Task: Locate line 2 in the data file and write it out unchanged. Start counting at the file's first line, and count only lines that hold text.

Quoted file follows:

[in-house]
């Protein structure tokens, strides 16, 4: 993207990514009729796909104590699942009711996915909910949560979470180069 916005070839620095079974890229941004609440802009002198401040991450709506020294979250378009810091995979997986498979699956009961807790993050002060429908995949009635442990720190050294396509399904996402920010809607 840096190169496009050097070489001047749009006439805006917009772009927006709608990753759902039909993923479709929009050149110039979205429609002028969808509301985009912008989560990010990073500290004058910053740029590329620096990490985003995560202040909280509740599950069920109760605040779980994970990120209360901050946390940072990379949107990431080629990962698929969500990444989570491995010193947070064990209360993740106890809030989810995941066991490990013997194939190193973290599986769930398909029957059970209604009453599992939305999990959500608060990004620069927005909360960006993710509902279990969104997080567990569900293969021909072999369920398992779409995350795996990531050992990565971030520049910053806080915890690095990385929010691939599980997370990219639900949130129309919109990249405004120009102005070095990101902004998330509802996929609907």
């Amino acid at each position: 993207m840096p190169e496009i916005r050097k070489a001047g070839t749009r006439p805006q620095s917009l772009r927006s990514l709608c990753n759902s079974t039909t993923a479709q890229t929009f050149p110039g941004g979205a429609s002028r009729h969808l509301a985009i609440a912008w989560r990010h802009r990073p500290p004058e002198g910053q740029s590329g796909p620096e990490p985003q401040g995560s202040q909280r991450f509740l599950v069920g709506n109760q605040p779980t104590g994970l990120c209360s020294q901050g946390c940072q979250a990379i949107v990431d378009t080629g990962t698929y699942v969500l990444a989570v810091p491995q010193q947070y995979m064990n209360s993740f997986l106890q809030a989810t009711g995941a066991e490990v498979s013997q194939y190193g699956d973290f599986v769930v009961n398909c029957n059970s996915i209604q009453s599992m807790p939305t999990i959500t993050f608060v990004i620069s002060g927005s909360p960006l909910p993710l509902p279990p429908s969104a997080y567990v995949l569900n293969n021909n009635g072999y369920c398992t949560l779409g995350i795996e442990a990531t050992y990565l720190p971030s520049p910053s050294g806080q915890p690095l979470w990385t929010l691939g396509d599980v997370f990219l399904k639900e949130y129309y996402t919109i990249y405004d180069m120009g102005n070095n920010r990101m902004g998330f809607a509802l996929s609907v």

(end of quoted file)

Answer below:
């Protein structure tokens, strides 16, 4: 993207990514009729796909104590699942009711996915909910949560979470180069 916005070839620095079974890229941004609440802009002198401040991450709506020294979250378009810091995979997986498979699956009961807790993050002060429908995949009635442990720190050294396509399904996402920010809607 840096190169496009050097070489001047749009006439805006917009772009927006709608990753759902039909993923479709929009050149110039979205429609002028969808509301985009912008989560990010990073500290004058910053740029590329620096990490985003995560202040909280509740599950069920109760605040779980994970990120209360901050946390940072990379949107990431080629990962698929969500990444989570491995010193947070064990209360993740106890809030989810995941066991490990013997194939190193973290599986769930398909029957059970209604009453599992939305999990959500608060990004620069927005909360960006993710509902279990969104997080567990569900293969021909072999369920398992779409995350795996990531050992990565971030520049910053806080915890690095990385929010691939599980997370990219639900949130129309919109990249405004120009102005070095990101902004998330509802996929609907």